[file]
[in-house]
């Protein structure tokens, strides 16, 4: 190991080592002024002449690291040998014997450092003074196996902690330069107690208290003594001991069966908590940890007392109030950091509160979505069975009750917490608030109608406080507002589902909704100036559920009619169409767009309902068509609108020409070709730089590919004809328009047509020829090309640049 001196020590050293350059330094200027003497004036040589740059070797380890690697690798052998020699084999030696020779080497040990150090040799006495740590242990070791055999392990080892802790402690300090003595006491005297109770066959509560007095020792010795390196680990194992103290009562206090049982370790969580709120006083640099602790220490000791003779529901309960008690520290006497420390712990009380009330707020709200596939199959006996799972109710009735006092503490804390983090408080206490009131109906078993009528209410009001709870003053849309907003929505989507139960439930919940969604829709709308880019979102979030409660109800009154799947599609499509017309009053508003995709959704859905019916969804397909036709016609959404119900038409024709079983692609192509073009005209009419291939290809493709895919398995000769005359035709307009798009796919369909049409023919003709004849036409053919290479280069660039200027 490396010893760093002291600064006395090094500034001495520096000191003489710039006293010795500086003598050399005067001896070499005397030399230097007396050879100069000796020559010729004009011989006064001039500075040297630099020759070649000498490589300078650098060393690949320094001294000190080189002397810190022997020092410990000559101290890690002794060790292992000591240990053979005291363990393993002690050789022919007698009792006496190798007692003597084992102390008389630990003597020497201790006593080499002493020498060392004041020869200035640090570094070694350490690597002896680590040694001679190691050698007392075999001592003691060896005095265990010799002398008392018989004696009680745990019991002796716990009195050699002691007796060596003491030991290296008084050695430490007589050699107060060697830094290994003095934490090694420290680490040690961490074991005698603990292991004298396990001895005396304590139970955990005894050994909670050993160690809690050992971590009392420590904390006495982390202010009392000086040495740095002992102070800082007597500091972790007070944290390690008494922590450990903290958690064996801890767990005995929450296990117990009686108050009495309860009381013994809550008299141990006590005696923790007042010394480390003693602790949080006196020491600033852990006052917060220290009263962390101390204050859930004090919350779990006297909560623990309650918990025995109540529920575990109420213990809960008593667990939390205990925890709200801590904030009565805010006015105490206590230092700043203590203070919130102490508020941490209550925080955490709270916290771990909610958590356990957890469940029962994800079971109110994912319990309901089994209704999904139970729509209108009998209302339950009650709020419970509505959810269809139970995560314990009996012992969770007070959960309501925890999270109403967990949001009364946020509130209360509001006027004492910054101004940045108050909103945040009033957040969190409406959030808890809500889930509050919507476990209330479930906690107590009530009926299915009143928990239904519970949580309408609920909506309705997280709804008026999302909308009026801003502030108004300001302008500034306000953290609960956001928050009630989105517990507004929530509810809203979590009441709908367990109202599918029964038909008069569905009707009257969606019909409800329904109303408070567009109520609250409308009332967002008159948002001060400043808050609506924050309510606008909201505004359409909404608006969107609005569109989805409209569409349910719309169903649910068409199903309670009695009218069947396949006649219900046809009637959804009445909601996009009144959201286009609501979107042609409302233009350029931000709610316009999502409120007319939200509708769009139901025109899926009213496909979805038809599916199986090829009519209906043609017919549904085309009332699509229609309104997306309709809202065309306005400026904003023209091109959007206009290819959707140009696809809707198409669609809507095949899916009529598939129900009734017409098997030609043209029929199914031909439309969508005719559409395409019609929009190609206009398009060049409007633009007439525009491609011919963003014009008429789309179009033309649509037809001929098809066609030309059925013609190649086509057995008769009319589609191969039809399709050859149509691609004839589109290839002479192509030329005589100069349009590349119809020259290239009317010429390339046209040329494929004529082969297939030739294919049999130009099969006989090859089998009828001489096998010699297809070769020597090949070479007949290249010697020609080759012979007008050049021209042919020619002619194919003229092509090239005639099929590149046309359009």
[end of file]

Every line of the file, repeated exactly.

[in-house]
């Protein structure tokens, strides 16, 4: 190991080592002024002449690291040998014997450092003074196996902690330069107690208290003594001991069966908590940890007392109030950091509160979505069975009750917490608030109608406080507002589902909704100036559920009619169409767009309902068509609108020409070709730089590919004809328009047509020829090309640049 001196020590050293350059330094200027003497004036040589740059070797380890690697690798052998020699084999030696020779080497040990150090040799006495740590242990070791055999392990080892802790402690300090003595006491005297109770066959509560007095020792010795390196680990194992103290009562206090049982370790969580709120006083640099602790220490000791003779529901309960008690520290006497420390712990009380009330707020709200596939199959006996799972109710009735006092503490804390983090408080206490009131109906078993009528209410009001709870003053849309907003929505989507139960439930919940969604829709709308880019979102979030409660109800009154799947599609499509017309009053508003995709959704859905019916969804397909036709016609959404119900038409024709079983692609192509073009005209009419291939290809493709895919398995000769005359035709307009798009796919369909049409023919003709004849036409053919290479280069660039200027 490396010893760093002291600064006395090094500034001495520096000191003489710039006293010795500086003598050399005067001896070499005397030399230097007396050879100069000796020559010729004009011989006064001039500075040297630099020759070649000498490589300078650098060393690949320094001294000190080189002397810190022997020092410990000559101290890690002794060790292992000591240990053979005291363990393993002690050789022919007698009792006496190798007692003597084992102390008389630990003597020497201790006593080499002493020498060392004041020869200035640090570094070694350490690597002896680590040694001679190691050698007392075999001592003691060896005095265990010799002398008392018989004696009680745990019991002796716990009195050699002691007796060596003491030991290296008084050695430490007589050699107060060697830094290994003095934490090694420290680490040690961490074991005698603990292991004298396990001895005396304590139970955990005894050994909670050993160690809690050992971590009392420590904390006495982390202010009392000086040495740095002992102070800082007597500091972790007070944290390690008494922590450990903290958690064996801890767990005995929450296990117990009686108050009495309860009381013994809550008299141990006590005696923790007042010394480390003693602790949080006196020491600033852990006052917060220290009263962390101390204050859930004090919350779990006297909560623990309650918990025995109540529920575990109420213990809960008593667990939390205990925890709200801590904030009565805010006015105490206590230092700043203590203070919130102490508020941490209550925080955490709270916290771990909610958590356990957890469940029962994800079971109110994912319990309901089994209704999904139970729509209108009998209302339950009650709020419970509505959810269809139970995560314990009996012992969770007070959960309501925890999270109403967990949001009364946020509130209360509001006027004492910054101004940045108050909103945040009033957040969190409406959030808890809500889930509050919507476990209330479930906690107590009530009926299915009143928990239904519970949580309408609920909506309705997280709804008026999302909308009026801003502030108004300001302008500034306000953290609960956001928050009630989105517990507004929530509810809203979590009441709908367990109202599918029964038909008069569905009707009257969606019909409800329904109303408070567009109520609250409308009332967002008159948002001060400043808050609506924050309510606008909201505004359409909404608006969107609005569109989805409209569409349910719309169903649910068409199903309670009695009218069947396949006649219900046809009637959804009445909601996009009144959201286009609501979107042609409302233009350029931000709610316009999502409120007319939200509708769009139901025109899926009213496909979805038809599916199986090829009519209906043609017919549904085309009332699509229609309104997306309709809202065309306005400026904003023209091109959007206009290819959707140009696809809707198409669609809507095949899916009529598939129900009734017409098997030609043209029929199914031909439309969508005719559409395409019609929009190609206009398009060049409007633009007439525009491609011919963003014009008429789309179009033309649509037809001929098809066609030309059925013609190649086509057995008769009319589609191969039809399709050859149509691609004839589109290839002479192509030329005589100069349009590349119809020259290239009317010429390339046209040329494929004529082969297939030739294919049999130009099969006989090859089998009828001489096998010699297809070769020597090949070479007949290249010697020609080759012979007008050049021209042919020619002619194919003229092509090239005639099929590149046309359009």